European banks are under pressure to overhaul their operations in the aftermath of the Covid-19 crisis, or face losing out on up to €160bn of revenues.
That’s according to a report by consultants Oliver Wyman, which says that while European banks have weathered the pandemic better than expected, they need to shift their business models in order to capitalise on potential longer term opportunities to bolster revenues.
Unwinding emergency loans, helping clients transition to a low carbon economy, adapting to digital trends and building infrastructure for digital currencies are all among key challenges for banks, the report said. The €160bn is around 25% of total bank revenues in the region, it said.
“Europe’s banks have a once-in-a-generation opportunity to support the recovery from the pandemic and help tackle some of the big issues facing Europe’s economy,” said Matthew Austen, managing partner, Europe financial services at Oliver Wyman. “With as much as a quarter of banking revenues at stake as we emerge from the pandemic, the banking system needs to engage with policymakers, anchor their central position in the economy, and reinforce customer trust. If they don’t, European banks will face the consequences.”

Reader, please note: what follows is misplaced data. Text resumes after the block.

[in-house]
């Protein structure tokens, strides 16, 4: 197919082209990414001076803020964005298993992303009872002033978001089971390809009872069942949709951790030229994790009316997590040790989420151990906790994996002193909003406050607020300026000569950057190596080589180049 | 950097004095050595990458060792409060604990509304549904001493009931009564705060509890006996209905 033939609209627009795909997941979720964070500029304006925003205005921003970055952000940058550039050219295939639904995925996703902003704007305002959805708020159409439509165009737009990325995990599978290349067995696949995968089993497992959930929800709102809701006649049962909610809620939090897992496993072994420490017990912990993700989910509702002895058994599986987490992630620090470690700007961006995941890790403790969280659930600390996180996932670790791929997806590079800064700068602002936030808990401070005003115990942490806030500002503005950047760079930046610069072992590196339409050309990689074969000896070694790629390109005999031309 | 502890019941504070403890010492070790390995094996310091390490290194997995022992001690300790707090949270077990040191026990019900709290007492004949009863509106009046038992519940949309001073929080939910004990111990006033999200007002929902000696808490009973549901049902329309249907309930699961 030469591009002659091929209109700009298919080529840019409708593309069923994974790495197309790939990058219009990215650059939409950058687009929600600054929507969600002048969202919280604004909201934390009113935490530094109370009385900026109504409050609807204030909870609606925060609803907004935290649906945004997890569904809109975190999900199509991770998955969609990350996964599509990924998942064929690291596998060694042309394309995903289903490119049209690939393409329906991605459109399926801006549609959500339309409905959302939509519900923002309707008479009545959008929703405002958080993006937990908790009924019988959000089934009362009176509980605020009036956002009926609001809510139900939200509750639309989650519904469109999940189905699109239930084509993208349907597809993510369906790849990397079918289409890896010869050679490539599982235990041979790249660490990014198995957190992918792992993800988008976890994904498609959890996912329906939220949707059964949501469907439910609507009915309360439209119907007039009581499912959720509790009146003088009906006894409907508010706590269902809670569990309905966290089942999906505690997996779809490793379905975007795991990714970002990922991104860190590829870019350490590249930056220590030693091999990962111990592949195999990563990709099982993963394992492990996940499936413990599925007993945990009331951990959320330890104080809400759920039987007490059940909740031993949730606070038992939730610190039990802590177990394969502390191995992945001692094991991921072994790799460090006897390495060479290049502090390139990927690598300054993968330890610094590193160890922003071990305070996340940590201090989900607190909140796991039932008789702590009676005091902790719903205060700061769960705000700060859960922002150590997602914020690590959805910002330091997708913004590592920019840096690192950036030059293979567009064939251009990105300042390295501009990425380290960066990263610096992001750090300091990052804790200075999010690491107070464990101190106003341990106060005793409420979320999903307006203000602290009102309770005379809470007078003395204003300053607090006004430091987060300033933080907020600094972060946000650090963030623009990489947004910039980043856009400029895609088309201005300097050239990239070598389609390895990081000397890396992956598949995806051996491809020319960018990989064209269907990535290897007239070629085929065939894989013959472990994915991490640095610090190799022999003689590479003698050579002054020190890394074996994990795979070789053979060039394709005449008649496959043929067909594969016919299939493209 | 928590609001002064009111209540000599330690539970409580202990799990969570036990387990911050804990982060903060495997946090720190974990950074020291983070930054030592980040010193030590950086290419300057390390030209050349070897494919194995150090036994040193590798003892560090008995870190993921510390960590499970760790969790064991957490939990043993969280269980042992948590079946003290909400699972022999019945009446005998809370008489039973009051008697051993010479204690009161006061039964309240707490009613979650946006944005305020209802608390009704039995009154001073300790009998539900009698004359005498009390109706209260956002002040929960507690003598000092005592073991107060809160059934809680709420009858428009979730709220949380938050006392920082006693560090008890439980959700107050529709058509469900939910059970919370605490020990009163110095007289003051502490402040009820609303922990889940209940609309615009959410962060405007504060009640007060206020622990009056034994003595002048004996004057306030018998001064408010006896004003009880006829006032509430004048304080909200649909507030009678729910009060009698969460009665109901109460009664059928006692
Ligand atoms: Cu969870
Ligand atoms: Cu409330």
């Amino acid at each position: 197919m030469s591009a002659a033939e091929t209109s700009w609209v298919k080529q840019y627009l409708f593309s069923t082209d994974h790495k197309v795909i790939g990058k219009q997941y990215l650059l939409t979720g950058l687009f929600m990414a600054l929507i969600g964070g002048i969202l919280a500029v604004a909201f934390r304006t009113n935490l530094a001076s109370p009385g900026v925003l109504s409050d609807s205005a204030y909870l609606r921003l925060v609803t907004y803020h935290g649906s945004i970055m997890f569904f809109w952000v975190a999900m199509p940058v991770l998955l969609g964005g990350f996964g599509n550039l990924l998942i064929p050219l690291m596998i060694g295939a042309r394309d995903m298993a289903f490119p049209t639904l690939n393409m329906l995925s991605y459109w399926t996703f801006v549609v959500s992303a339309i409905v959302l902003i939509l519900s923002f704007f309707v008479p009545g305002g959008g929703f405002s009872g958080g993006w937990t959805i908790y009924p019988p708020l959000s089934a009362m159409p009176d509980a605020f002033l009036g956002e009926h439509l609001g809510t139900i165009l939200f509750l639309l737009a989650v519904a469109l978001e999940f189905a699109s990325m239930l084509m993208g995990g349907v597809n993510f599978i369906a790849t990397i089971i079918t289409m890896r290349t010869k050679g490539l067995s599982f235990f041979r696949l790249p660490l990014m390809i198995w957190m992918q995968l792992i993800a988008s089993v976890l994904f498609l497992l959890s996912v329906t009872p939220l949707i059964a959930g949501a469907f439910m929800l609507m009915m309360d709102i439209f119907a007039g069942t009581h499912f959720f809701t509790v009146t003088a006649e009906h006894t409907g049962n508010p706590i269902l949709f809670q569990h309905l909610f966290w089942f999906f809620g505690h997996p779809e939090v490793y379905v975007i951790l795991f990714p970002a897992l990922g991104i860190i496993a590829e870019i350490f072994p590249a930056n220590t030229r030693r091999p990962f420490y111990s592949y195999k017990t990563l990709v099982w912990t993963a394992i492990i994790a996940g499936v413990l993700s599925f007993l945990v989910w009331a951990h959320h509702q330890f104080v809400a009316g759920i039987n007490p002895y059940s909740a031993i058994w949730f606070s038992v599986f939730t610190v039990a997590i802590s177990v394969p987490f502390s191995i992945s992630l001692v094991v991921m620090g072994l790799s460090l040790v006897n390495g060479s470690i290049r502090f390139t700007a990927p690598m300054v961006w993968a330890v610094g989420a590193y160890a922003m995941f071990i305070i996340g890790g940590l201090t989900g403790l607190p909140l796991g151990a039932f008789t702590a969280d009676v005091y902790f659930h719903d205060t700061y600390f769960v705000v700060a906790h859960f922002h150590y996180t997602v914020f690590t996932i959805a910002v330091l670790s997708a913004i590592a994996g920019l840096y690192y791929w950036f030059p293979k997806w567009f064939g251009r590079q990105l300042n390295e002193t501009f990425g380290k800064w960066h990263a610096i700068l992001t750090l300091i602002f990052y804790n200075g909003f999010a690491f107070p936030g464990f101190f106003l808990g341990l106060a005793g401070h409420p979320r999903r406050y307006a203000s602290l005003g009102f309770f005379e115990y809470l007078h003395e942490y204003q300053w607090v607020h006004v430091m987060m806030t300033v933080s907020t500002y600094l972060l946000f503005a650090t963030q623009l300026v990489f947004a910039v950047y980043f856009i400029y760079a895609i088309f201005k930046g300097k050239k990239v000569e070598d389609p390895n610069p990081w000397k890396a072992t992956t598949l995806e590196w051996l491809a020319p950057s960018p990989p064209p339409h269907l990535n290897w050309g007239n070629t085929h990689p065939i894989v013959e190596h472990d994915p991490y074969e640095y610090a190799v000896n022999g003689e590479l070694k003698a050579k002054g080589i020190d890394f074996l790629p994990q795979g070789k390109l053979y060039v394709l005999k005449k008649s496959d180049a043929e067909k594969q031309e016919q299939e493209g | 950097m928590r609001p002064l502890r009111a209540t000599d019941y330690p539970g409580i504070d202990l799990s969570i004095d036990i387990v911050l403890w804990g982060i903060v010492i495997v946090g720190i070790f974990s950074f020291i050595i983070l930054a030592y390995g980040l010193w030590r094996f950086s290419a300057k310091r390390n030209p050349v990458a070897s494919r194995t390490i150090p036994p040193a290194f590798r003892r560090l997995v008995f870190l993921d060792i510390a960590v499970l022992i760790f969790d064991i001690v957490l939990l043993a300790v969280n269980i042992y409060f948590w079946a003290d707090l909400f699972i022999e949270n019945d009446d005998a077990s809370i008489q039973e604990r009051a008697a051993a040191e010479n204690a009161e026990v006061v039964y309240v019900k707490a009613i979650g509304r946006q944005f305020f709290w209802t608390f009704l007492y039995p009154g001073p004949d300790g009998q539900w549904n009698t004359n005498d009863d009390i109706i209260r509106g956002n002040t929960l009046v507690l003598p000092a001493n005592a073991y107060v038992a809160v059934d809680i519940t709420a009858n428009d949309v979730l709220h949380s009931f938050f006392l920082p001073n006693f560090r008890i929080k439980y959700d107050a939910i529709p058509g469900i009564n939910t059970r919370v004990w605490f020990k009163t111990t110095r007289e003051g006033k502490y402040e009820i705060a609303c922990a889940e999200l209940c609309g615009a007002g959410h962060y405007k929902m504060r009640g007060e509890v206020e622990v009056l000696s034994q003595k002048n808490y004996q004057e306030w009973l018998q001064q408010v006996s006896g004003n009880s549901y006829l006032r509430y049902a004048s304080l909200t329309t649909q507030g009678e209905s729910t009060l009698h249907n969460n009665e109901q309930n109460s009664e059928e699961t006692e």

Last year, Oliver Wyman used the same report to predict a worst-case scenario where European banks faced up to €400bn in credit losses as a result of the fall out from the global Covid crisis, and a €30bn hit to revenues. In actual fact, banks in Europe racked up €110bn in credit losses in 2020, which was more than double that of 2019, the report said.
European banks have been slower to recover from the 2008 financial crisis than their Wall Street rivals, facing an overly competitive and fragmented market and ongoing pressure to merge. The 2010 sovereign crisis in the region added the woes of European lenders, and there remains ongoing pressure for bank consolidation in the region.
But the Covid pandemic has presented a fresh set of challenges for European banks to adapt to in the wake of the crisis, Oliver Wyman predicts. In particular, learning how to finance the transition to lower carbon economy presents a e50bn revenue opportunity, it said.
“Growing interest from analysts and investors means it will be increasingly clear who is making real progress (engaging with clients, reshaping the balance sheet) and who is stuck in the complexity of measurement and has initiatives on paper only,” it said.
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